Lots of people call themselves vegetarians and then say they also eat chicken, or fish, or even a steak on occasion. If you eat any kind of meat, you are not a vegetarian. Quit calling yourself that.  It makes it harder on those of us who really ARE vegetarians and are served shrimp because someone thinks that most vegetarians eat seafood.  It is OK to say that you prefer to eat vegetarian meals but will also have a steak once in awhile. It is OK to call yourself a semi-vegetarian or to say you mostly eat vegetarian.

Vegetarians come in a lot of different varieties. If you know that you’ll be cooking for a vegetarian, it does help to know what their limits might be.

First, if someone says they are vegetarian, go ahead and assume that means no red meat, no chicken, no wild game, no seafood, no broth, stock, or sauce made with any of the above.  Anything cooked with meat (for example, the potatoes and onions underneath a pot roast), is off-limits.  Instead of asking “Do you eat chicken?”, a better question would be “Do you eat dairy or eggs?”.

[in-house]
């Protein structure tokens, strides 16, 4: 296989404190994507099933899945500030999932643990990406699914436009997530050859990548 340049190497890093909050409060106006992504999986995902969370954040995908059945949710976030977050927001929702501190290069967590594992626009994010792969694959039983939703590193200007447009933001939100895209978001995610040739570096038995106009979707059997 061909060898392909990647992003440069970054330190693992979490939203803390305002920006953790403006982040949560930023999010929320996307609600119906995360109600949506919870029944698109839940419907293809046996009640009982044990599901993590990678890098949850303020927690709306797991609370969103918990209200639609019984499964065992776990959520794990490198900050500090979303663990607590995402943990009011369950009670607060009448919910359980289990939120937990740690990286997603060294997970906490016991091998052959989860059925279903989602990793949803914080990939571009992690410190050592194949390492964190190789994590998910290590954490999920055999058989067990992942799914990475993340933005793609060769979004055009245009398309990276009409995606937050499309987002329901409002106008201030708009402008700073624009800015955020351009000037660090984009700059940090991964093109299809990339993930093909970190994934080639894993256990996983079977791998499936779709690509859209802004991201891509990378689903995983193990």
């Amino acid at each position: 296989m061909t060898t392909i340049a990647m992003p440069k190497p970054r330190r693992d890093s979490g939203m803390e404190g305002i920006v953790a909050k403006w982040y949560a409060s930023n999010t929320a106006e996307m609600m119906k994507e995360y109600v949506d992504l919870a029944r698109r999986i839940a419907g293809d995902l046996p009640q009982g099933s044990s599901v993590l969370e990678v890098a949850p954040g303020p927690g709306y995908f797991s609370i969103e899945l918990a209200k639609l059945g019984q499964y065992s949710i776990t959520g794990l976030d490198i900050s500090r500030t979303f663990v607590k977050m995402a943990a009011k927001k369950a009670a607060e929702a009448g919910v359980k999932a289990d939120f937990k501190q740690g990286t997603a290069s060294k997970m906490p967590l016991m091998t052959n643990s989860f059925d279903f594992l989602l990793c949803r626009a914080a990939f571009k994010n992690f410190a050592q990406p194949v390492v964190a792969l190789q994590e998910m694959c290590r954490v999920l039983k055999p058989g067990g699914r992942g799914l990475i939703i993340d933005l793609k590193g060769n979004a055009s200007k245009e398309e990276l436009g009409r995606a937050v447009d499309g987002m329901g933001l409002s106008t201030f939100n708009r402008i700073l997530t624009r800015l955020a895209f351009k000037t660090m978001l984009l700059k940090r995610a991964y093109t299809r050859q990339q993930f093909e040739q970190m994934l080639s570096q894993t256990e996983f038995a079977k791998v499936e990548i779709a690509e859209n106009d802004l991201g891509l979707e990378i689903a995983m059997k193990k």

These are the main types of vegetarianism:

  • Ovo-lacto vegetarian – Eats eggs, cheese, all dairy products
  • Ovo vegetarian – Eats eggs but no dairy
  • Lacto vegetarian – Eats dairy but no eggs
  • Vegan – Eats no animal products or by-products at all including honey

You don’t need to remember the fancy names. Just remember to ask whether someone eats dairy, eggs, or cheese. That provides a perfect opening for anyone with more (or less!) restrictions than that to let you know. With food allergies as prevalent as they are today, this is probably a good discussion to have anyway!

Just for fun, there are a few other types of vegetarians. A fruitarian eats only fruit and sometimes nuts or seeds. A raw foodist eats only raw foods and believes that cooking destroys many of the healthy enzymes in foods. I’ve also run across the term flexitarian recently which appears to be a more creative name for a semi-vegetarian.

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